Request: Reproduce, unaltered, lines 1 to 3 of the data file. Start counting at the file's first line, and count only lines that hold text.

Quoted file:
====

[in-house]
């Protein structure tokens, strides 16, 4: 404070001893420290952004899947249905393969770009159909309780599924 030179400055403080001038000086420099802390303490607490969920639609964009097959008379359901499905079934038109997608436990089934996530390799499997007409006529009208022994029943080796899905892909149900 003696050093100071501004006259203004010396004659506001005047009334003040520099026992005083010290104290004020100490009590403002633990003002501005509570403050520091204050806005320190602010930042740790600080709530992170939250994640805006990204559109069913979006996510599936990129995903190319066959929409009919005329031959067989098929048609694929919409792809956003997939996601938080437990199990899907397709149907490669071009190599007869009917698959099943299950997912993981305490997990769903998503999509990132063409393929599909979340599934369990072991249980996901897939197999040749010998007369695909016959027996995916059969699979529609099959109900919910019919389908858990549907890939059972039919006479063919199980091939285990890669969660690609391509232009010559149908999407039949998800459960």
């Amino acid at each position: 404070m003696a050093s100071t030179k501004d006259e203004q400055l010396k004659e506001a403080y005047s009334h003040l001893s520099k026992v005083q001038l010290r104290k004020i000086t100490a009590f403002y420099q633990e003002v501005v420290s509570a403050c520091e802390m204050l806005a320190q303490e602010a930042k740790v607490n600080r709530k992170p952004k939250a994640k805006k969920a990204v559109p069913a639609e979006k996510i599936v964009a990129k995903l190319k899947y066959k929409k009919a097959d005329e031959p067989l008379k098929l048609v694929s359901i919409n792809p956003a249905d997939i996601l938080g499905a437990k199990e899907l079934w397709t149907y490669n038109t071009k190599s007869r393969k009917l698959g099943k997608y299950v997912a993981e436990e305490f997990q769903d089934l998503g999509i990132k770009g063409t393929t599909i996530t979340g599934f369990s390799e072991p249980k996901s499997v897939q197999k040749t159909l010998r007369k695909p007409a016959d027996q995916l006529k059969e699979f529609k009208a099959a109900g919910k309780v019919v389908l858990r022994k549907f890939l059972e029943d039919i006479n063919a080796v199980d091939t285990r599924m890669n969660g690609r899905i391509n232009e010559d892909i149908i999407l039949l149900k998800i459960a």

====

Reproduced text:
[in-house]
């Protein structure tokens, strides 16, 4: 404070001893420290952004899947249905393969770009159909309780599924 030179400055403080001038000086420099802390303490607490969920639609964009097959008379359901499905079934038109997608436990089934996530390799499997007409006529009208022994029943080796899905892909149900 003696050093100071501004006259203004010396004659506001005047009334003040520099026992005083010290104290004020100490009590403002633990003002501005509570403050520091204050806005320190602010930042740790600080709530992170939250994640805006990204559109069913979006996510599936990129995903190319066959929409009919005329031959067989098929048609694929919409792809956003997939996601938080437990199990899907397709149907490669071009190599007869009917698959099943299950997912993981305490997990769903998503999509990132063409393929599909979340599934369990072991249980996901897939197999040749010998007369695909016959027996995916059969699979529609099959109900919910019919389908858990549907890939059972039919006479063919199980091939285990890669969660690609391509232009010559149908999407039949998800459960």
């Amino acid at each position: 404070m003696a050093s100071t030179k501004d006259e203004q400055l010396k004659e506001a403080y005047s009334h003040l001893s520099k026992v005083q001038l010290r104290k004020i000086t100490a009590f403002y420099q633990e003002v501005v420290s509570a403050c520091e802390m204050l806005a320190q303490e602010a930042k740790v607490n600080r709530k992170p952004k939250a994640k805006k969920a990204v559109p069913a639609e979006k996510i599936v964009a990129k995903l190319k899947y066959k929409k009919a097959d005329e031959p067989l008379k098929l048609v694929s359901i919409n792809p956003a249905d997939i996601l938080g499905a437990k199990e899907l079934w397709t149907y490669n038109t071009k190599s007869r393969k009917l698959g099943k997608y299950v997912a993981e436990e305490f997990q769903d089934l998503g999509i990132k770009g063409t393929t599909i996530t979340g599934f369990s390799e072991p249980k996901s499997v897939q197999k040749t159909l010998r007369k695909p007409a016959d027996q995916l006529k059969e699979f529609k009208a099959a109900g919910k309780v019919v389908l858990r022994k549907f890939l059972e029943d039919i006479n063919a080796v199980d091939t285990r599924m890669n969660g690609r899905i391509n232009e010559d892909i149908i999407l039949l149900k998800i459960a």